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International Bestseller and Amazon #1 Hot New Release – “The Four Intelligences of the Business Mind” offers practical strategies for business transformation, based on research from organizational psychology, neuroscience, business analytics, and multiple intelligences theory. Valeh Nazemoff, a strategic business technology advisor, reveals four different but interrelated types of intelligence essential to today's executive: financial, customer, data, and mastermind intelligence. Knowledge of these transformational intelligences will benefit anyone from individual leaders up through entire organizations. This short yet impactful book teaches readers to train their brains in this new way of thinking, apply these skills to their organizations, and influence their companies to adopt these transformation techniques. By approaching analysis, strategy mapping, and decision-making with the calm, positive, and proactive methodology detailed in this book, executives and decision makers will feel confident in addressing the challenges posed by constantly evolving business environments. Thinking according to the four transformational intelligences will become second nature, resulting in individual and organizational change.

In his book, “Kulture Klash: An Allegory,” Terry Barber uses the site of the Ten Commandments as a battlefield for the modern day confrontation between the good and evil of a hostile takeover in the corporate workplace. It is an allegory that is brilliantly presented for today's leaders and followers who struggle in their job of trying to make their companies and lives relevant. Barber highlights three groups of combatants: King Klash, the Enigmatic Emperor, the bad guys in the office, The Troublemakers consisting of The Blamegamers, The Clockwatchers, The Cornercutters and worst of all, The Insidions; and the good guys, the Remnant, The Inspirators, The Encouragamentors, The Creativists, The Integrists and the Passionates who follow their conscience and not corporate politics. As the battle in the Valley of the Sinai approaches with a fatal hostile takeover imminent, we see the issues plaguing most corporations today and why many of them have failed to reach their potential. Barber deftly moves the players around like a six thousand old chess game with memorable characters, (King Klash, Garth Odion, Moses Manu, Sabu Suckup, Tutu Aswad, Dante Firestarter, Osman Tota, Soliman Tor and Sabu Jabari, among others. They are not only colorful names they will be readily recognizable in today's corporate world. “Kulture Klash: An Allegory,” is not just a fun read, it is loaded with philosophical, inspirational and practical principles that apply to today's corporate issues and relationships. Terry Barber has just invented a creative way of making the problems and solutions clear for the 21st Century employer and employees by bringing in the character pillars of the past to build a foundational future for success today. It is easy to read, entertaining in its texture and has a wonderful ending, one that any corporate leader or employee would be happy to experience.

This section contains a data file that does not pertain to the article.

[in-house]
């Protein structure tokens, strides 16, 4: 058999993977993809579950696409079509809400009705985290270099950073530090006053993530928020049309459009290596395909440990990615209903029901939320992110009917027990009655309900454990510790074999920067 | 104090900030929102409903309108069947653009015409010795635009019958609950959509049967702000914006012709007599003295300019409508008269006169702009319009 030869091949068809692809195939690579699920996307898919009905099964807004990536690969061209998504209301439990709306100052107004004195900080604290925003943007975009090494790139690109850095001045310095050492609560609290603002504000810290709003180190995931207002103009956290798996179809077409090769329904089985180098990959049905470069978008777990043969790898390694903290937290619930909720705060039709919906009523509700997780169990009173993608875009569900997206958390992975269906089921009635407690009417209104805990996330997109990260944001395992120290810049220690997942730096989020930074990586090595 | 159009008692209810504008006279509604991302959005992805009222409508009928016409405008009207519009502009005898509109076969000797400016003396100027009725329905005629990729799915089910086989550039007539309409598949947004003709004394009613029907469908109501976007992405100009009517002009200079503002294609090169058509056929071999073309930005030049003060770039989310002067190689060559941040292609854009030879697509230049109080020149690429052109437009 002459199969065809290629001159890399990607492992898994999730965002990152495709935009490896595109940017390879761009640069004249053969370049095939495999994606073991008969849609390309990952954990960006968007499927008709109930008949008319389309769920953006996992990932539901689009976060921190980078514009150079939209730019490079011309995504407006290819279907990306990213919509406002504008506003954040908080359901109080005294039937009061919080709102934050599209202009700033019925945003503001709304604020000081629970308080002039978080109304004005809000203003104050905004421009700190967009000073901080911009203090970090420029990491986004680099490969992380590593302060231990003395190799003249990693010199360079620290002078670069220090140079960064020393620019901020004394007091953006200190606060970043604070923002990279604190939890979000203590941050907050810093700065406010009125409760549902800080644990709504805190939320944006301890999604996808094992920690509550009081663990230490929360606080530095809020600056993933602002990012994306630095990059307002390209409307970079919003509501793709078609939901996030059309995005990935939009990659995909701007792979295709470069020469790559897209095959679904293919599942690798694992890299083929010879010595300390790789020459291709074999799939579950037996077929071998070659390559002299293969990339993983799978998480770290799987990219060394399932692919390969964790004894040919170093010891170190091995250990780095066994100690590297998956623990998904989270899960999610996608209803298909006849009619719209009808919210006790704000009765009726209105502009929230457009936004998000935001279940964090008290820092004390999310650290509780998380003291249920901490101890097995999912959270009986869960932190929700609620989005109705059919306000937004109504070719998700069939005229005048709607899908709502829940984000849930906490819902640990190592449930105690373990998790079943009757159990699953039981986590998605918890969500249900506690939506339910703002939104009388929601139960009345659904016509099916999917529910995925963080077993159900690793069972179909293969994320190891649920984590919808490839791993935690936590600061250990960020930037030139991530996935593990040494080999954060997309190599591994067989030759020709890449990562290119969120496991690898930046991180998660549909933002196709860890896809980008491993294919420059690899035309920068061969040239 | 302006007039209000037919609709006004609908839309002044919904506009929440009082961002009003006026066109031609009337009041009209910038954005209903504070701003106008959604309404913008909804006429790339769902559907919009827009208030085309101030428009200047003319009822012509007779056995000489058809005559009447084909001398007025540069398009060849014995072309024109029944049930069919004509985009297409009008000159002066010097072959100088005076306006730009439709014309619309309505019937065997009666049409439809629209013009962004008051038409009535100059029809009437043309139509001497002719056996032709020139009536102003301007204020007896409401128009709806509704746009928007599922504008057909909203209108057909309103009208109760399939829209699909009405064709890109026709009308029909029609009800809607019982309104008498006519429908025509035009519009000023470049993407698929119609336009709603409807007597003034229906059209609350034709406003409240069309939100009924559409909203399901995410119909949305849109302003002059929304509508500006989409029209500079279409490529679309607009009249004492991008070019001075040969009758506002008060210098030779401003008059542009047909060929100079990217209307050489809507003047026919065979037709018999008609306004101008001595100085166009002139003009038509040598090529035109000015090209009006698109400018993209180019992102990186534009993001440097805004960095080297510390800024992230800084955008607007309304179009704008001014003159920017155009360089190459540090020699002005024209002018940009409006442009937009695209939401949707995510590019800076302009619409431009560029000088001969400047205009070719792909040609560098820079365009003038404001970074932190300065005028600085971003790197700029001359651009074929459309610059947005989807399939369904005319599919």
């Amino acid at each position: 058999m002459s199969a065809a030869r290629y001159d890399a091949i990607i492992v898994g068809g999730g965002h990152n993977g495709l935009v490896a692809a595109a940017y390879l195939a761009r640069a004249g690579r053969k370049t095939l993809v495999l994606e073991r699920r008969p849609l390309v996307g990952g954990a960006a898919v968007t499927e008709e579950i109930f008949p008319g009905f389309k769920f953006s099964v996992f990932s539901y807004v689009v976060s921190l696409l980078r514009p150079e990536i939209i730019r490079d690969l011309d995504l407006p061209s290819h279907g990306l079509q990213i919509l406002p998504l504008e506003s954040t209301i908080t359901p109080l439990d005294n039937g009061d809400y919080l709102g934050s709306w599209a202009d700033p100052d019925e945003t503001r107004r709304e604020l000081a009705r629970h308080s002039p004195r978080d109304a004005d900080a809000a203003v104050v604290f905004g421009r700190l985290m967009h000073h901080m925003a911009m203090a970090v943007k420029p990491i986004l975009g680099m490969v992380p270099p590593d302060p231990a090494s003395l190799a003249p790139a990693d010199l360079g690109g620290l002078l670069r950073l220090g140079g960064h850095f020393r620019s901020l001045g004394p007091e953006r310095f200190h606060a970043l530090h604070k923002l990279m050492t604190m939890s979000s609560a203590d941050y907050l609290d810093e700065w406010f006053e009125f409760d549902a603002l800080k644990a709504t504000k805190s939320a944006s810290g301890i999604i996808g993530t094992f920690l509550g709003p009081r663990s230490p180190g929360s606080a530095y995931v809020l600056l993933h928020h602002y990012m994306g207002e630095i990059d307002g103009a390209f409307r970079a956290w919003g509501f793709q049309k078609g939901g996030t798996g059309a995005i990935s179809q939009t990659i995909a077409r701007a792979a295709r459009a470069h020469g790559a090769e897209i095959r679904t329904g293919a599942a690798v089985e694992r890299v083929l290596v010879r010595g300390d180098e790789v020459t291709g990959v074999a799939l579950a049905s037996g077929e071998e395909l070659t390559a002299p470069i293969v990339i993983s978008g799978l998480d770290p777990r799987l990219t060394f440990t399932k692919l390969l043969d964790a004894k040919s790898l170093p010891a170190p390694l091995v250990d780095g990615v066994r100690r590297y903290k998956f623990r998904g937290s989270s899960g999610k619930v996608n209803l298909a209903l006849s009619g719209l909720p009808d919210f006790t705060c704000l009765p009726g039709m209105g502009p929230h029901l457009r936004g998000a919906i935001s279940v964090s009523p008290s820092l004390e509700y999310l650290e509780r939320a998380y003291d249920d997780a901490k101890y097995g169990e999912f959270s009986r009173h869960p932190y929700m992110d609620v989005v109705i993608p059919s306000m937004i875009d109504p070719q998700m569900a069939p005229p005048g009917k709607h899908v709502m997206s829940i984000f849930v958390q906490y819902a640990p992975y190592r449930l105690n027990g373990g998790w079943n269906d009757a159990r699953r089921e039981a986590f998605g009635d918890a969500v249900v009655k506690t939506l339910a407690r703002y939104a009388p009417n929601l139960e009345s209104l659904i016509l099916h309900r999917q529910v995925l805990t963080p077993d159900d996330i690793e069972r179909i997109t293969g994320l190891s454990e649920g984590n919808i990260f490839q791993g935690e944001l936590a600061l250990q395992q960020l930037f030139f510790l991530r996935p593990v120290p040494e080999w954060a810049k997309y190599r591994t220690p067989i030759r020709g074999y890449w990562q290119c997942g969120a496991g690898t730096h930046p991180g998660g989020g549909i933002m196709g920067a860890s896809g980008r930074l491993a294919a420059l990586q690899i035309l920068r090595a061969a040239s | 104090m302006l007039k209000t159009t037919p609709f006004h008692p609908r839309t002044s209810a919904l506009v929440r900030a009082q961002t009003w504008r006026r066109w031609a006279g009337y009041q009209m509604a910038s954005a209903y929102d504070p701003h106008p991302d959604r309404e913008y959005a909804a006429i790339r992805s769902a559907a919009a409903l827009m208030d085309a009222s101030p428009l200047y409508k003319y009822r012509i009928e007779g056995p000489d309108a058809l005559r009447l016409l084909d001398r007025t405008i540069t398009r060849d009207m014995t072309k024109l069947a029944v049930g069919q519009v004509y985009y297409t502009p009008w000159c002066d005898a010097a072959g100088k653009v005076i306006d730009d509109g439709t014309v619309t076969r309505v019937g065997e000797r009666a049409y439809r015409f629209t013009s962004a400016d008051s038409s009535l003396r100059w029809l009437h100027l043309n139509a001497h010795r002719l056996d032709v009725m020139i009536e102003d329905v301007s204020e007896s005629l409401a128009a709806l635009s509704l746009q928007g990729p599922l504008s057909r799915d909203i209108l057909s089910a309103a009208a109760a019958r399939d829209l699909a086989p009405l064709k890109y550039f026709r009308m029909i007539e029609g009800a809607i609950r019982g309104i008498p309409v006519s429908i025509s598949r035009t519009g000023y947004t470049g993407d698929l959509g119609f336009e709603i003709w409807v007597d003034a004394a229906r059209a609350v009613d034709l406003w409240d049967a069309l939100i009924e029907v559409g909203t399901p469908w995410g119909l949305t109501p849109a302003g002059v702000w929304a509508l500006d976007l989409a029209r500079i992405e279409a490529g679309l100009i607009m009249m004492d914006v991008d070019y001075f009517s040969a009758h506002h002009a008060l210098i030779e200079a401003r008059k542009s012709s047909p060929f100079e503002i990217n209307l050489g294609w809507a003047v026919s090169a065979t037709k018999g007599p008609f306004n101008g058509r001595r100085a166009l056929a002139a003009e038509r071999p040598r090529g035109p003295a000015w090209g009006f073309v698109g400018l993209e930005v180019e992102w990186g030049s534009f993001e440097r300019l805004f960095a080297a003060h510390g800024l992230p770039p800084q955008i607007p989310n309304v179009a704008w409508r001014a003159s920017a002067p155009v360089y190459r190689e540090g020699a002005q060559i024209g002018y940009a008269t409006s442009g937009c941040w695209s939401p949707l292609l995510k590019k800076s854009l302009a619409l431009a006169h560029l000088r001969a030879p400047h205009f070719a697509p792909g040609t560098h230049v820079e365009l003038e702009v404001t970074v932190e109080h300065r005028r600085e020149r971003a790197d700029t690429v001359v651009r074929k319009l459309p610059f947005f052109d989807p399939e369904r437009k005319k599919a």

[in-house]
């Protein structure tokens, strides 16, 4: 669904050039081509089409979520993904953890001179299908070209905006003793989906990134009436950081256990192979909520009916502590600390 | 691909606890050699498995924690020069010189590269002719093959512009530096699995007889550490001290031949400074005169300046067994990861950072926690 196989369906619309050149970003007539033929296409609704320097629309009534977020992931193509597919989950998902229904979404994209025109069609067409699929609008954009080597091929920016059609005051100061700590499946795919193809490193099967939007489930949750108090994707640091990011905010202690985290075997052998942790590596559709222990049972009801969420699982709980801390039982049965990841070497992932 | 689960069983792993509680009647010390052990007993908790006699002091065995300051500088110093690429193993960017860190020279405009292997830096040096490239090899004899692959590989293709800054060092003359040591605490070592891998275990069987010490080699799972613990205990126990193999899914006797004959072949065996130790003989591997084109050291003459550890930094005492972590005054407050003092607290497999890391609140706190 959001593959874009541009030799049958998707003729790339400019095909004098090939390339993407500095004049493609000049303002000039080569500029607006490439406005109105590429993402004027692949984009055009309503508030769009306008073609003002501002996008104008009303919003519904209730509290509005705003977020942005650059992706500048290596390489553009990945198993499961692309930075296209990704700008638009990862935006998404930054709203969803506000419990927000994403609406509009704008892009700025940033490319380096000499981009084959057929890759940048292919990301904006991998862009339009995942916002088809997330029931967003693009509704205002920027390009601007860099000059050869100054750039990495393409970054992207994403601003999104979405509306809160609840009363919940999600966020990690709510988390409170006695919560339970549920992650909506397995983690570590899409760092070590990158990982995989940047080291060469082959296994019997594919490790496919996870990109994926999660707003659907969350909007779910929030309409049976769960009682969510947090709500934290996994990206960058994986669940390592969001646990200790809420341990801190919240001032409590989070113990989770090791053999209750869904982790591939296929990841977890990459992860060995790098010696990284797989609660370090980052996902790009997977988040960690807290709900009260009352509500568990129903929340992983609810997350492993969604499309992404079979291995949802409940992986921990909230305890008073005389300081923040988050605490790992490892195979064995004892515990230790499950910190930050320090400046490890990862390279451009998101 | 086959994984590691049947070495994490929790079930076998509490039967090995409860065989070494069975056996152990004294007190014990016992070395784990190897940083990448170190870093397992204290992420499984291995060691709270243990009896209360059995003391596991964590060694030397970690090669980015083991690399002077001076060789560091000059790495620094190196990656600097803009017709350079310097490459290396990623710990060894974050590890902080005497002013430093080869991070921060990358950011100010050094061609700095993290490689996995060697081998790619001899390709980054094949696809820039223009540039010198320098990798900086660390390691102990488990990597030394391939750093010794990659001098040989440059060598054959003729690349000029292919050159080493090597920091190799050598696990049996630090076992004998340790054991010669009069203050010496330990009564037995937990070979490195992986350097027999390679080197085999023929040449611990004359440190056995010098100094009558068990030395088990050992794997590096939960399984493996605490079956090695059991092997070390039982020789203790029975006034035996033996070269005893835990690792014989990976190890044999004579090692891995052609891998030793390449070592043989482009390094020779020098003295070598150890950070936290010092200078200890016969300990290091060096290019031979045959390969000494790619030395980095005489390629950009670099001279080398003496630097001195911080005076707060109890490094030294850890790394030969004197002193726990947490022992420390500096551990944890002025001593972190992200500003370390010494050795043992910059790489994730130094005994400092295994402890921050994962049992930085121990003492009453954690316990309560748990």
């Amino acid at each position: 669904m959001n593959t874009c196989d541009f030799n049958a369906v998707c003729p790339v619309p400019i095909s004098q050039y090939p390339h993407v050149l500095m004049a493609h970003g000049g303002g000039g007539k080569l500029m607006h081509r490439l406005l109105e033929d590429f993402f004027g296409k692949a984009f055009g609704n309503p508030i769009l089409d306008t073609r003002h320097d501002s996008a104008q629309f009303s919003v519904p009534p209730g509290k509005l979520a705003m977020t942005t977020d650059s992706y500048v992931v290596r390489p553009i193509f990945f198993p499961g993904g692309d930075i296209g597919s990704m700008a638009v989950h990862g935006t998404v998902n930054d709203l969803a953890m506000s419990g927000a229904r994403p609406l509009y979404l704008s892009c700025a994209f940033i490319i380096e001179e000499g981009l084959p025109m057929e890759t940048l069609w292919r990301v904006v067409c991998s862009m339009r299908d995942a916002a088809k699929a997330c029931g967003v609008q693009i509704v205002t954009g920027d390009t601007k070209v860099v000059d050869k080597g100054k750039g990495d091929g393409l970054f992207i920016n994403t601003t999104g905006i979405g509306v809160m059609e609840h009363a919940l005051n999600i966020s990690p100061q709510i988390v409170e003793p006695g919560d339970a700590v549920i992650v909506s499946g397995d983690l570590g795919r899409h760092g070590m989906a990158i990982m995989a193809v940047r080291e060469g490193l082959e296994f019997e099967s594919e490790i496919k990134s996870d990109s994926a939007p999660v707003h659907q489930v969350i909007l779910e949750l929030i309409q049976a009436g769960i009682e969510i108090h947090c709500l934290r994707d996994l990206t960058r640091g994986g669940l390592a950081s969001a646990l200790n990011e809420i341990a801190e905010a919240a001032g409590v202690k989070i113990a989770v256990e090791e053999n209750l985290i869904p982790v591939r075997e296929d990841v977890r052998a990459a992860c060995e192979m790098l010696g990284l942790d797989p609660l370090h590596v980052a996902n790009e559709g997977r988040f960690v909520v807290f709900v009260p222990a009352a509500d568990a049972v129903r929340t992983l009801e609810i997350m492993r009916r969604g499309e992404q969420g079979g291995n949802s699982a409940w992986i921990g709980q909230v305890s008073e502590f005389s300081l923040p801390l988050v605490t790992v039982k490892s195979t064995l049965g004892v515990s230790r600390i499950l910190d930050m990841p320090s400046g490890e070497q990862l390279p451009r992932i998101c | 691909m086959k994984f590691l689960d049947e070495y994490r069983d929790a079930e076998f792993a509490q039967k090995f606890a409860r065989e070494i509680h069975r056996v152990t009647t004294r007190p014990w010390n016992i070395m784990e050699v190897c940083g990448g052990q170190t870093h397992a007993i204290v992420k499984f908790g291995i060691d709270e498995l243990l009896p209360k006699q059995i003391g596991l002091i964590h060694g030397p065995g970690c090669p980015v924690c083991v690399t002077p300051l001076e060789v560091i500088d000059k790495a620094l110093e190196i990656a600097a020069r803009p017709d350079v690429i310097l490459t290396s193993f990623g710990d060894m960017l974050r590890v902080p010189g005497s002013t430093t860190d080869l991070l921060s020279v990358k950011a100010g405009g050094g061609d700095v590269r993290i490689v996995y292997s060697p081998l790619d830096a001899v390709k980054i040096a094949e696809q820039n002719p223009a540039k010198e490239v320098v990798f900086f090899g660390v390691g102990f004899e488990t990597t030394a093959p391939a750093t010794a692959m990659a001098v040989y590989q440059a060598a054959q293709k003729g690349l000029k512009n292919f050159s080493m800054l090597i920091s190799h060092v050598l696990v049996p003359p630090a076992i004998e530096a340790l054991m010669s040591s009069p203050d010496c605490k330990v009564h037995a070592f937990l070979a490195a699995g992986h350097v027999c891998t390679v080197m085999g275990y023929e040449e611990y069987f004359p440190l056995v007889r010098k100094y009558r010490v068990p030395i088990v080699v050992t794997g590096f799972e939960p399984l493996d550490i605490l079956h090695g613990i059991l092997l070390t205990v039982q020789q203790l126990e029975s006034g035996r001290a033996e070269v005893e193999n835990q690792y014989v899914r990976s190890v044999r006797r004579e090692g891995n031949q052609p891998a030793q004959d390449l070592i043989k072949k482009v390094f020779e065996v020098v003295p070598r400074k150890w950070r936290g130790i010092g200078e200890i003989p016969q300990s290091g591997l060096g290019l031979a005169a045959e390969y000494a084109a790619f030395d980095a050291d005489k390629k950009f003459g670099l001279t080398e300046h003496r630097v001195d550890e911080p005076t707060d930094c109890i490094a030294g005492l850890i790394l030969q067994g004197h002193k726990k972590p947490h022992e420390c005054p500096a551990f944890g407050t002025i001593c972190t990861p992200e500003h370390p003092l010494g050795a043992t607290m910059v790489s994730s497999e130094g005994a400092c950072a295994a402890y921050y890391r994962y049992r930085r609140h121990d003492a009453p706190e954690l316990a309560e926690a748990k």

Living Proof tells the story of how, in just a few short years, Connecticut natives Adam and Pete took Onyx Spirits Company from a start-up concept born in a restored Civil War-era factory to a multimillion-dollar, award-winning spirit distillery by breaking rules, learning from failures, and challenging the status quo. Business lessons distilled from the mind of a moonshiner include: Finding your purpose in business (and life). (1) Setting goals, reaching goals–then setting more goals. (2) Founding a small business and growing it into a big company. (3) Building a highly unique brand. (4) Making money out of thin air (almost). Adam's ancestors were arrested in 1864 for tax evasion on a shipment of moonshine bound for Canada, resulting in the collapse of Chafee & Co. Distilling. Undaunted by their demise, the family opened the grand Chafee's Hotel in Middletown, Connecticut, at the dawn of the Roaring twenties, hosting an opulent and infamous speakeasy. The family legacy continues today with Onyx Moonshine.